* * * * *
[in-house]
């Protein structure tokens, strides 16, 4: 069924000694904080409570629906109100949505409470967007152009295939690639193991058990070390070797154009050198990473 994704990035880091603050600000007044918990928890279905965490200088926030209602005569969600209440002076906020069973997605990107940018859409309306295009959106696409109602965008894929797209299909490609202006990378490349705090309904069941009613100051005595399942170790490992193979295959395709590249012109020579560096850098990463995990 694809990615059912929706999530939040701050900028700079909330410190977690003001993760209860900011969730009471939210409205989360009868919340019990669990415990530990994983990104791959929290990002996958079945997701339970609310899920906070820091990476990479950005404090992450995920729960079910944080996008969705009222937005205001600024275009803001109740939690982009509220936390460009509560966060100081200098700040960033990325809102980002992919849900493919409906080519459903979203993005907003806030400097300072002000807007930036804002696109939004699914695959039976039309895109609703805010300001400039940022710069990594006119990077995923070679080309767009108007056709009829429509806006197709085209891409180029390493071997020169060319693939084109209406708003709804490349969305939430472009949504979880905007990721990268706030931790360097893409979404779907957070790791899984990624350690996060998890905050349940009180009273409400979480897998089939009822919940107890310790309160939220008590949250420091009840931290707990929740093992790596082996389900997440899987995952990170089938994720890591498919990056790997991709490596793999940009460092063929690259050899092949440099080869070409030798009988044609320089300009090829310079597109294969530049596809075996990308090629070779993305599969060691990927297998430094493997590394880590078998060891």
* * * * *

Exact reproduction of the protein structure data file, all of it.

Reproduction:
[in-house]
């Protein structure tokens, strides 16, 4: 069924000694904080409570629906109100949505409470967007152009295939690639193991058990070390070797154009050198990473 994704990035880091603050600000007044918990928890279905965490200088926030209602005569969600209440002076906020069973997605990107940018859409309306295009959106696409109602965008894929797209299909490609202006990378490349705090309904069941009613100051005595399942170790490992193979295959395709590249012109020579560096850098990463995990 694809990615059912929706999530939040701050900028700079909330410190977690003001993760209860900011969730009471939210409205989360009868919340019990669990415990530990994983990104791959929290990002996958079945997701339970609310899920906070820091990476990479950005404090992450995920729960079910944080996008969705009222937005205001600024275009803001109740939690982009509220936390460009509560966060100081200098700040960033990325809102980002992919849900493919409906080519459903979203993005907003806030400097300072002000807007930036804002696109939004699914695959039976039309895109609703805010300001400039940022710069990594006119990077995923070679080309767009108007056709009829429509806006197709085209891409180029390493071997020169060319693939084109209406708003709804490349969305939430472009949504979880905007990721990268706030931790360097893409979404779907957070790791899984990624350690996060998890905050349940009180009273409400979480897998089939009822919940107890310790309160939220008590949250420091009840931290707990929740093992790596082996389900997440899987995952990170089938994720890591498919990056790997991709490596793999940009460092063929690259050899092949440099080869070409030798009988044609320089300009090829310079597109294969530049596809075996990308090629070779993305599969060691990927297998430094493997590394880590078998060891």